7.       Honest minds rest peacefully, on hessian pillows.

8.       The burden of having to think of what is NOT said or NOT written lies with the critic.

9.       The key to Apple’s success, as with any other brand item, has been to fool people into thinking that they can purchase popularity.


10.   One cannot purchase popularity.

Wednesday, 2 April 2014

Aphoristic Enterprise 1

1.       Anything said in an authoritative tone will find some believers.

2.       The deeds performed within great buildings rarely live up to their surroundings.

3.       Capitalism is giving others what they want.  Socialism is giving others what you want.

4.       One cannot help but be human.

5.       Anything can become a tourist attraction if left long enough.

6.       Possession is nine-tenths of the law.  The other tenth is sheer bastardry.

7.       Taking a break from existence is not an option.

8.       To wake up refreshed and relaxed is a rare state to be cherished.

9.       A woman in the bed is worth twenty in the head.


10.   An absence of dread means it must be a Saturday.

Friday, 14 March 2014

Relatively Speaking



Relatively speaking, small is only smaller,
Than something measured wider, or that which stands the taller.

But to the tiny critter, the small is thought as big;
A morsel to a fritter, puppy to porky pig.

“Medium’ the in-betweener, knows not which way to lean,
On one hand she’s a princess, the other she’s a queen.

So if in doubt, as to clout, you find yourself a-thinking,

Mind that even Einstein, was relatively speaking.

Thursday, 6 March 2014

Retromodern Fashion

The Spear heard them before he saw them. 

As he walked through the city the other night, The Spear - trying to clear his head after a long day - was beset by a series of wild cries: “Toga, toga, toga!”

‘Oh no’, The Spear thought after registering the most basic of chants.  He knew what it meant, but it was already too late. 

Around the corner streamed hundreds of youths, all clad in white linen and recently purchased $3 Big W bed-sheets.  A Toga Party was afoot.

An ancient frieze of the first ever 'toga party'

As the pissed-up pack of presently pubescent pricks passed The Spear, with their mandatory mock motions for high-fives and general vulgarity, The Spear thought it odd that a bunch of 18 year old Australians, in the pursuit of popularity, would take to dressing like they did two and a half thousand years ago on the other side of the world.

Talk about a timeless look.

The Spear thinks back to the fashion of his teenage years: backwards caps, shorts half-way down your arse, socks up and hoodie jumpers.  If it sounds like a wannabe American skater boy from the 1990s, that’s because that’s exactly what the fashion was.

As the years passed, the fashions changed.  The caps got truckier, the shirts got pinker, the shorts got shorter and the socks became non-existent.  Oh, and the hair got Biebered.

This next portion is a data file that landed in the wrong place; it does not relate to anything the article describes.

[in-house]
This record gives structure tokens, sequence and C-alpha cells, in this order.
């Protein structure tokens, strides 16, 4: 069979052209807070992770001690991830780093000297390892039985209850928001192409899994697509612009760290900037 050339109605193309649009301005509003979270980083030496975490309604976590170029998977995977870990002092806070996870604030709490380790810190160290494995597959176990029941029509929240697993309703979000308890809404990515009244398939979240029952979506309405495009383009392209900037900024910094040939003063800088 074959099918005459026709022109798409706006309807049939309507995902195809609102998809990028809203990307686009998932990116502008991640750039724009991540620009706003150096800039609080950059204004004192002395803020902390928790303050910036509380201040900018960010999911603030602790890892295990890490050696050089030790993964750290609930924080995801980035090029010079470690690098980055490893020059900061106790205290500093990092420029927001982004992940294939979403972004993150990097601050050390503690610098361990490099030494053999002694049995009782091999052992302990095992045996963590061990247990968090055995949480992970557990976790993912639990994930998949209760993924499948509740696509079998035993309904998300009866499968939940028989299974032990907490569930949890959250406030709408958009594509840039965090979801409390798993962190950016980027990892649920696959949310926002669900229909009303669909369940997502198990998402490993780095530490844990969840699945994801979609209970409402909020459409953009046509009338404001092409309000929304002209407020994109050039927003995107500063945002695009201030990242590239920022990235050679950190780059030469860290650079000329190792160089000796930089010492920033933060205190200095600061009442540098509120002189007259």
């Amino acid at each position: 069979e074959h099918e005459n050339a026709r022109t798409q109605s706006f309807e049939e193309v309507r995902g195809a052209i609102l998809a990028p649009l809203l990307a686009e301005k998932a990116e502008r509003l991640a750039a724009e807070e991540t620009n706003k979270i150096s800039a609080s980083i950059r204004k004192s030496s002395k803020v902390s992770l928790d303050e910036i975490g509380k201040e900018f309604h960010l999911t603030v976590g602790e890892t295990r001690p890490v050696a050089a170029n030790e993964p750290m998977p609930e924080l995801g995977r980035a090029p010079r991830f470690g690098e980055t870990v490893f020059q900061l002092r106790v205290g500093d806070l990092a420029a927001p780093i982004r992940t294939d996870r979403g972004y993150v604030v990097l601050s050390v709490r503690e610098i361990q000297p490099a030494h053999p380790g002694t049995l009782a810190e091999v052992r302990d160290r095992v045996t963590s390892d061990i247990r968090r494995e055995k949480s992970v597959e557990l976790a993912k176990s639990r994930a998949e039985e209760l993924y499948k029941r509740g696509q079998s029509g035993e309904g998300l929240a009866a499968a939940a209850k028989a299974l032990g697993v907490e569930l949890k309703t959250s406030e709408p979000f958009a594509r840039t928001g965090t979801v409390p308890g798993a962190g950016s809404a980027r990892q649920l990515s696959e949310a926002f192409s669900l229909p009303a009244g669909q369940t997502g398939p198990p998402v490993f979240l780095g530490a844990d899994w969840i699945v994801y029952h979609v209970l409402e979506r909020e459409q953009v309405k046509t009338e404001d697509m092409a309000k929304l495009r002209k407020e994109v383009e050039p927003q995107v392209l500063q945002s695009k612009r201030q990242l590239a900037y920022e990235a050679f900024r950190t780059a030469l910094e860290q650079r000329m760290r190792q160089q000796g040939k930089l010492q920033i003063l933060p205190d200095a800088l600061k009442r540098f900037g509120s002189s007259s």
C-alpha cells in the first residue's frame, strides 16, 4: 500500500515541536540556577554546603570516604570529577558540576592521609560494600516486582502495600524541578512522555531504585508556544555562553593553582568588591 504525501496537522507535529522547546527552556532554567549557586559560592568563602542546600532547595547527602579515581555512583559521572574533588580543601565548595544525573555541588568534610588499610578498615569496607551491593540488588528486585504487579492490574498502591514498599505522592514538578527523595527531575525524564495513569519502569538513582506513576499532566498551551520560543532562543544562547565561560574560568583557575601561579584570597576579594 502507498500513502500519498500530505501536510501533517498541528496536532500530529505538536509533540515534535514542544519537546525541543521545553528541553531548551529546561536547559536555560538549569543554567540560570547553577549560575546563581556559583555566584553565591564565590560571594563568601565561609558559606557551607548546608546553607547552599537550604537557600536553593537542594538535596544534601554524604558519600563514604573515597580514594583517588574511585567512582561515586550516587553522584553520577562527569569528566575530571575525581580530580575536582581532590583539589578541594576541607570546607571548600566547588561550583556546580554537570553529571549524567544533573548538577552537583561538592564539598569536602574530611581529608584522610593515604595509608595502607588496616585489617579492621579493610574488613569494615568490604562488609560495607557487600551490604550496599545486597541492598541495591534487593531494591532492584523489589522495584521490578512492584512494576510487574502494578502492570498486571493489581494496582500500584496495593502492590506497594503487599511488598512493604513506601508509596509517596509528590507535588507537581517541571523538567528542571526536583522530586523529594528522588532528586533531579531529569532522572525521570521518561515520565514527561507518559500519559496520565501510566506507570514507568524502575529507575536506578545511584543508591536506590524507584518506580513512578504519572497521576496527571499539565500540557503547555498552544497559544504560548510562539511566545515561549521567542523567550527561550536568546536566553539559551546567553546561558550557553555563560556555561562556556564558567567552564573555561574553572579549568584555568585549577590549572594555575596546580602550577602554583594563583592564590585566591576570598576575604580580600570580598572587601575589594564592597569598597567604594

Most of those fashions are now on their way out.

The thing about fashions are that they are always changing, and always inevitably flowing from the ‘cool’ to the followers to the late adopters (The Spear always found himself in this last category, only making the change to the latest fashion just as it was to be rendered ‘uncool’.  Or was it the adopting of the fashion by him and those like him which rendered it so?).  Like trends in baby names, what were once hallmarks of distinction and class, due to their mass adoption and passing to passé, now are no more.

But you can’t see it at the time.  We have one-way retrospective vision, always looking at the past but never at the future.  We judge the trends of the past as ‘out of fashion’, without really considering the future datedness of what is popular today, or even how future fashions presently worn would look out of place and thus subject to mockery.


To be honest, The Spear doesn’t give the fashion of today a chance of being the subject of a party in the year 4500.  What long-term impact can modern fashion, with its vast number of competing styles and products and its fleeting seasonal state, really make on our culture?

Thursday, 27 February 2014

Area Man Slices Hair From Face in Bizarre New Craze

MELBOURNE,VIC: Area man, Brian Jones, today admitted to reporters that he had recently taken part in the latest craze sweeping through the risk-taking 15-30yr old male demographic, known to its practitioners as ‘shaving’.



Australian authorities are concerned about the growing number of young men taking part in the ‘shaving’ phenomenon, a practice which requires its participants to run between 1 and 4 razor-sharp metal blades over their necks and faces multiple times, mere millimeters from critical arteries, in an bid to slice hairs at a lower level and thus obtain a slick and smooth look – which is believed to be the latest fad amongst fashion circles.

“At first I didn’t want to do it, I was like ‘That’s crazy,’” said Jones.  “But once a couple of my friends had done it, the pressure – you know – the peer pressure, was just like, too much,” the eight-teen year old admitted.  “So I did it.  And once I started, I just couldn’t stop.”

Confessing that he takes part in the dangerous ritual anywhere from one to three times a week, Jones admitted that he knew he was risking life and limb, but that the payoff was worth it.  “I mean, you only live once, you know,” said Jones, misty-eyed and staring into the distance.  “YOLO, man.  YOLO.”

At press time, a cleanly-shaven Jones was last seen downing a pint of vodka while lying face-down on a balcony hand-rail.